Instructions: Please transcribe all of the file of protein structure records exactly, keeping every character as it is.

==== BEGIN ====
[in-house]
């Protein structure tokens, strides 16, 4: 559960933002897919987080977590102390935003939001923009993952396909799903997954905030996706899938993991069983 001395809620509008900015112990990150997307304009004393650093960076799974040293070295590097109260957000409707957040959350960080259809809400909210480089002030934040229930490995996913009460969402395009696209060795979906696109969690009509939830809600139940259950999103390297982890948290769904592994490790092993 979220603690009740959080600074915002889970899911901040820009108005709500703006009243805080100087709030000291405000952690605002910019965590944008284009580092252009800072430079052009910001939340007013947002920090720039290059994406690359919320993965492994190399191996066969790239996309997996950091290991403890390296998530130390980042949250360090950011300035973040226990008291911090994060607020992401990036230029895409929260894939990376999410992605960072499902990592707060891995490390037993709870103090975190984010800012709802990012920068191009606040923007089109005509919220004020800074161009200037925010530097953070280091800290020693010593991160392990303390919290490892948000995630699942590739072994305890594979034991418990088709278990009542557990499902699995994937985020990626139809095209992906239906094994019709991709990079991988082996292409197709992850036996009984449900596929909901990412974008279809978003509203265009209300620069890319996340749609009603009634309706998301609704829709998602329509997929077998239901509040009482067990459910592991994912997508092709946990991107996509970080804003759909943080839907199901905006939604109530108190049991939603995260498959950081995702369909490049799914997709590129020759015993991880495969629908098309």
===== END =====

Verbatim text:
[in-house]
């Protein structure tokens, strides 16, 4: 559960933002897919987080977590102390935003939001923009993952396909799903997954905030996706899938993991069983 001395809620509008900015112990990150997307304009004393650093960076799974040293070295590097109260957000409707957040959350960080259809809400909210480089002030934040229930490995996913009460969402395009696209060795979906696109969690009509939830809600139940259950999103390297982890948290769904592994490790092993 979220603690009740959080600074915002889970899911901040820009108005709500703006009243805080100087709030000291405000952690605002910019965590944008284009580092252009800072430079052009910001939340007013947002920090720039290059994406690359919320993965492994190399191996066969790239996309997996950091290991403890390296998530130390980042949250360090950011300035973040226990008291911090994060607020992401990036230029895409929260894939990376999410992605960072499902990592707060891995490390037993709870103090975190984010800012709802990012920068191009606040923007089109005509919220004020800074161009200037925010530097953070280091800290020693010593991160392990303390919290490892948000995630699942590739072994305890594979034991418990088709278990009542557990499902699995994937985020990626139809095209992906239906094994019709991709990079991988082996292409197709992850036996009984449900596929909901990412974008279809978003509203265009209300620069890319996340749609009603009634309706998301609704829709998602329509997929077998239901509040009482067990459910592991994912997508092709946990991107996509970080804003759909943080839907199901905006939604109530108190049991939603995260498959950081995702369909490049799914997709590129020759015993991880495969629908098309």